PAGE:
A surprise announcement for some during Sony’s PlayStation Experience 2016 was that of Dreadnought coming to the PlayStation 4. For those who may not know, Dreadnought is a tactical action game, where you fight with massive spaceships in battles of epic proportions. We managed to play the game while at PSX, and have a preview ready for you below.
Not Your Typical Dogfight
When most people think of spaceship combat, they probably envision what we’ve all come to know from movies like Star Wars: intense dogfighting requiring hair-trigger reflexes between combat ships screaming along at hundreds or thousands of miles per hour. But much like real-life war, there are much bigger fish to fry, and larger-scale fights to be had, with large battleships. This is where Dreadnought makes its niche. In this game, you play as the commander of a large warship, where battles are won and lost not just by applying overwhelming force, but also by cunning tactics. Strategic positioning of your ship can become a significant advantage, as can the loadout of your team.
There were several different classes of ships to choose from, varying in size, shape, and use. The Dreadnought class included powerful weapons and defenses, but was also large and slow-moving. A Corvette class ship could run laps around everybody else, but its weapons didn’t pack quite a punch, and of course being lightweight also meant being more lightly armored. A Tactical Cruiser served as the medic of the field, and came equipped with repairing abilities.
One feature which stood out was the use of the DualShock 4’s touchpad. By swiping up, down, left, or right, power would be allocated on the ship to favor speed, weapons, shields, or a balance to everything. Perhaps because the touchpad is used so infrequently in games, I saw many players forget to swipe to the right to engage shields while being attacked. This would often result in quicker kills than might usually occur. Still, this is a great example of how to use the touchpad properly.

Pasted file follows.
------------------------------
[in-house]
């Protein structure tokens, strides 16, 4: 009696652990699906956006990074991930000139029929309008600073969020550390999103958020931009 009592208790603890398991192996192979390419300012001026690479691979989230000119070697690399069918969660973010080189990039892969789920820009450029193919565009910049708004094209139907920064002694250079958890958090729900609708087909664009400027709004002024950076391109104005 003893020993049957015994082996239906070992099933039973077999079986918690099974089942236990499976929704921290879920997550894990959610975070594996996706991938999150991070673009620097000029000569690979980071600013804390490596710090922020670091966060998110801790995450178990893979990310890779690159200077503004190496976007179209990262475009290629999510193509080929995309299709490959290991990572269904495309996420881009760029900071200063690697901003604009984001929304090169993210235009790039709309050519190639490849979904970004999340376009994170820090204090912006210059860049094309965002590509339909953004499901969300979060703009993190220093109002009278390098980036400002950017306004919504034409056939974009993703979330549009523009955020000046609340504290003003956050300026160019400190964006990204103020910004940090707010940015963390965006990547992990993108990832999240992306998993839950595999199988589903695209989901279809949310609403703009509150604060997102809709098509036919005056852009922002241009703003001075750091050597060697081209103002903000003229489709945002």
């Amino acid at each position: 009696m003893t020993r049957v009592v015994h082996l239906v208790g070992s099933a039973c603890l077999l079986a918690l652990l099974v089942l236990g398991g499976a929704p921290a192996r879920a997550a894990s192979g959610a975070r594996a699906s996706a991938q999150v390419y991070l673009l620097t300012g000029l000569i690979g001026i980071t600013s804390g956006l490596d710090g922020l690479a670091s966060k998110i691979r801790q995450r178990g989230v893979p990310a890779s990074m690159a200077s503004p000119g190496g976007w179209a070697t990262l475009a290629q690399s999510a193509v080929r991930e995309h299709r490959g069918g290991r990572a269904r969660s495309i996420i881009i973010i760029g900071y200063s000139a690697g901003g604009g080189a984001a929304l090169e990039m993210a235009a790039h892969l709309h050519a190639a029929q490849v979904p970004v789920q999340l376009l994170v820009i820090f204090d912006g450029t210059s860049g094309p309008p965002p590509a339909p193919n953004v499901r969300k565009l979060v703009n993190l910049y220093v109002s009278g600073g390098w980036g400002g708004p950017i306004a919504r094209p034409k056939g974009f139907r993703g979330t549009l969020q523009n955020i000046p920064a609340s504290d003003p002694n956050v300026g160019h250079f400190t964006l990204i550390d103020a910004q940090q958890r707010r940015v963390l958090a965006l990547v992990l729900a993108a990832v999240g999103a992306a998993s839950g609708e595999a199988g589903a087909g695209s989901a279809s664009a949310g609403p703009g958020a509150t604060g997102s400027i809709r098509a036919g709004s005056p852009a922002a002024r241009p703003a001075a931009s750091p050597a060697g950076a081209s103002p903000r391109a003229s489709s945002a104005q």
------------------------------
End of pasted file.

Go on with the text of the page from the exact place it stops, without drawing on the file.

The Unreal Engine 4 is alive and kicking here, bringing with it a lot of shine for Dreadnought. Every ship is meticulously detailed, while battles take place in massive landscapes. In the demo we played, a settlement in the middle of the mountains featured large buildings, though it was easy to look past the environment and focus in on your enemies, or rather their ordnance. Speaking of which, at any one point in combat, hundreds of rockets, torpedoes, photon cannons, and more, could be in the air. The game did not appear to drop frames, no matter how hectic the onscreen action.
Dreadnought is a workout in multitasking. Not only do you have to manage your energy allocations, threats can come from any direction. Positional awareness is also key against some classes of enemies, since a broadside attack from a Dreadnought class ship will usually result in your untimely demise. Couple this with the actual tactics you might use with your team, and time will fly by in battles very quickly. Yager Development is aiming to release Dreadnought in 2017, and you can sign up for the PS4 beta here.